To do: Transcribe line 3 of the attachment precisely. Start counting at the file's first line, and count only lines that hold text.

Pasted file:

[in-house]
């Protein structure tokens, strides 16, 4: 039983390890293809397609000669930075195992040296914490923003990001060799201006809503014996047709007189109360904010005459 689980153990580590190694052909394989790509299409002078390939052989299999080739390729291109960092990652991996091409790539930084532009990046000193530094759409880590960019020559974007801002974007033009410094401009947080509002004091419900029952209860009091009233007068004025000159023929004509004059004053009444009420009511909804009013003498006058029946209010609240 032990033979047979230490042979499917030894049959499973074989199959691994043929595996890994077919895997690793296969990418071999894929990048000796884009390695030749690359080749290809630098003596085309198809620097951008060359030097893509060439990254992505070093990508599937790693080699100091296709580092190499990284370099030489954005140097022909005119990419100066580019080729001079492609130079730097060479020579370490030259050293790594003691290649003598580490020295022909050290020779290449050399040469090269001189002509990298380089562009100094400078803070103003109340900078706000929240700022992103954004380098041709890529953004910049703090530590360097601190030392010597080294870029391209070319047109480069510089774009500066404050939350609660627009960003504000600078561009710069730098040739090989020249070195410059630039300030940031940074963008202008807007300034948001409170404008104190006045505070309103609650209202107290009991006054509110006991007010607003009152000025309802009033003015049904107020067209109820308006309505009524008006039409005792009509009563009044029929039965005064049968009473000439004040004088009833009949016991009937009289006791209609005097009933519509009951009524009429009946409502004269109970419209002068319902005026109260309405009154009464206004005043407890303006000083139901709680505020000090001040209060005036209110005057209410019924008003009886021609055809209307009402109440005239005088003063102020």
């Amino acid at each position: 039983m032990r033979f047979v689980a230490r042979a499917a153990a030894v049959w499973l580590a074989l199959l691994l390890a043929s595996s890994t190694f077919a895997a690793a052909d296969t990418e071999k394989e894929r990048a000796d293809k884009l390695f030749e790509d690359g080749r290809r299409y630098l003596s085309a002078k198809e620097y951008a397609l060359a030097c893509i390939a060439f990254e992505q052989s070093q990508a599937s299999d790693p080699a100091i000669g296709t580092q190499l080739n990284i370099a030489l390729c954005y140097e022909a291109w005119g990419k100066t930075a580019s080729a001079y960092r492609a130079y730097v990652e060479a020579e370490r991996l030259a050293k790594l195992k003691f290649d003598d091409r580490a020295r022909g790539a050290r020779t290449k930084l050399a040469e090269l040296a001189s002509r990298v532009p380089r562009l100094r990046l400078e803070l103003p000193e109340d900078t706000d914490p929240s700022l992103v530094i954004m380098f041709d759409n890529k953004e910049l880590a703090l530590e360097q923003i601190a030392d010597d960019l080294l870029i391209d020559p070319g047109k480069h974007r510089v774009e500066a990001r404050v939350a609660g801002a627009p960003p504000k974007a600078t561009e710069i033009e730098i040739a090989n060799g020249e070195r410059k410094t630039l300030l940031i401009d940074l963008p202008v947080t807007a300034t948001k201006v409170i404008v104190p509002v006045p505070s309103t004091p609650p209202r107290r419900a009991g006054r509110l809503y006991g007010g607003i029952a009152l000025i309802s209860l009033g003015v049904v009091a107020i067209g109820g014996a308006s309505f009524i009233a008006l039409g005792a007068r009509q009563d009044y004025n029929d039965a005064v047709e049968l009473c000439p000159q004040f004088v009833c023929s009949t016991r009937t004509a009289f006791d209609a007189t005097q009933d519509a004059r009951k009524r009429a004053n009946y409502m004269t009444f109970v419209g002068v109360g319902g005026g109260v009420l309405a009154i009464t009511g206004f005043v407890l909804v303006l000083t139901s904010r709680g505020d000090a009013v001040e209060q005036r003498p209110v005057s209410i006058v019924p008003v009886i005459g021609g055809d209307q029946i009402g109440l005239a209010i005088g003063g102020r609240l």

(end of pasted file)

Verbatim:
């Amino acid at each position: 039983m032990r033979f047979v689980a230490r042979a499917a153990a030894v049959w499973l580590a074989l199959l691994l390890a043929s595996s890994t190694f077919a895997a690793a052909d296969t990418e071999k394989e894929r990048a000796d293809k884009l390695f030749e790509d690359g080749r290809r299409y630098l003596s085309a002078k198809e620097y951008a397609l060359a030097c893509i390939a060439f990254e992505q052989s070093q990508a599937s299999d790693p080699a100091i000669g296709t580092q190499l080739n990284i370099a030489l390729c954005y140097e022909a291109w005119g990419k100066t930075a580019s080729a001079y960092r492609a130079y730097v990652e060479a020579e370490r991996l030259a050293k790594l195992k003691f290649d003598d091409r580490a020295r022909g790539a050290r020779t290449k930084l050399a040469e090269l040296a001189s002509r990298v532009p380089r562009l100094r990046l400078e803070l103003p000193e109340d900078t706000d914490p929240s700022l992103v530094i954004m380098f041709d759409n890529k953004e910049l880590a703090l530590e360097q923003i601190a030392d010597d960019l080294l870029i391209d020559p070319g047109k480069h974007r510089v774009e500066a990001r404050v939350a609660g801002a627009p960003p504000k974007a600078t561009e710069i033009e730098i040739a090989n060799g020249e070195r410059k410094t630039l300030l940031i401009d940074l963008p202008v947080t807007a300034t948001k201006v409170i404008v104190p509002v006045p505070s309103t004091p609650p209202r107290r419900a009991g006054r509110l809503y006991g007010g607003i029952a009152l000025i309802s209860l009033g003015v049904v009091a107020i067209g109820g014996a308006s309505f009524i009233a008006l039409g005792a007068r009509q009563d009044y004025n029929d039965a005064v047709e049968l009473c000439p000159q004040f004088v009833c023929s009949t016991r009937t004509a009289f006791d209609a007189t005097q009933d519509a004059r009951k009524r009429a004053n009946y409502m004269t009444f109970v419209g002068v109360g319902g005026g109260v009420l309405a009154i009464t009511g206004f005043v407890l909804v303006l000083t139901s904010r709680g505020d000090a009013v001040e209060q005036r003498p209110v005057s209410i006058v019924p008003v009886i005459g021609g055809d209307q029946i009402g109440l005239a209010i005088g003063g102020r609240l």